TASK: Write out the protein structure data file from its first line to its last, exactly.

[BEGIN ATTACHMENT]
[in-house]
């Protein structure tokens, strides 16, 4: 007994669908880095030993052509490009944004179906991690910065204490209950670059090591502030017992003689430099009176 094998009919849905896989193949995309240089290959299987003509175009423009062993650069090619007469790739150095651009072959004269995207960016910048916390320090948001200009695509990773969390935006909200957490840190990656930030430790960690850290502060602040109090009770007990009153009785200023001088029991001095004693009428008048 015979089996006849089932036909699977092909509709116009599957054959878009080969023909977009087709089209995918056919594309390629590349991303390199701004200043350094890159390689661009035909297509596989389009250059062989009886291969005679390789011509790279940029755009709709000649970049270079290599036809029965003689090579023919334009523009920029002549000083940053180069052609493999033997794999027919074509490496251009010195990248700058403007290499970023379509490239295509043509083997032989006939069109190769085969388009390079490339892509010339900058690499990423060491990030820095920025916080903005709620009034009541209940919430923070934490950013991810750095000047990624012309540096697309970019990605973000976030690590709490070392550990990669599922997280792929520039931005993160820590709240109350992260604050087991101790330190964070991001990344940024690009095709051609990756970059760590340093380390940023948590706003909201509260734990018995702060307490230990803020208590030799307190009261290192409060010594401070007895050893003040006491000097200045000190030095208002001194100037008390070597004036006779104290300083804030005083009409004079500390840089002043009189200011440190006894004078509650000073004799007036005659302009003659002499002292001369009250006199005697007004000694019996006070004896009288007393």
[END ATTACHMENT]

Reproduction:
[in-house]
């Protein structure tokens, strides 16, 4: 007994669908880095030993052509490009944004179906991690910065204490209950670059090591502030017992003689430099009176 094998009919849905896989193949995309240089290959299987003509175009423009062993650069090619007469790739150095651009072959004269995207960016910048916390320090948001200009695509990773969390935006909200957490840190990656930030430790960690850290502060602040109090009770007990009153009785200023001088029991001095004693009428008048 015979089996006849089932036909699977092909509709116009599957054959878009080969023909977009087709089209995918056919594309390629590349991303390199701004200043350094890159390689661009035909297509596989389009250059062989009886291969005679390789011509790279940029755009709709000649970049270079290599036809029965003689090579023919334009523009920029002549000083940053180069052609493999033997794999027919074509490496251009010195990248700058403007290499970023379509490239295509043509083997032989006939069109190769085969388009390079490339892509010339900058690499990423060491990030820095920025916080903005709620009034009541209940919430923070934490950013991810750095000047990624012309540096697309970019990605973000976030690590709490070392550990990669599922997280792929520039931005993160820590709240109350992260604050087991101790330190964070991001990344940024690009095709051609990756970059760590340093380390940023948590706003909201509260734990018995702060307490230990803020208590030799307190009261290192409060010594401070007895050893003040006491000097200045000190030095208002001194100037008390070597004036006779104290300083804030005083009409004079500390840089002043009189200011440190006894004078509650000073004799007036005659302009003659002499002292001369009250006199005697007004000694019996006070004896009288007393």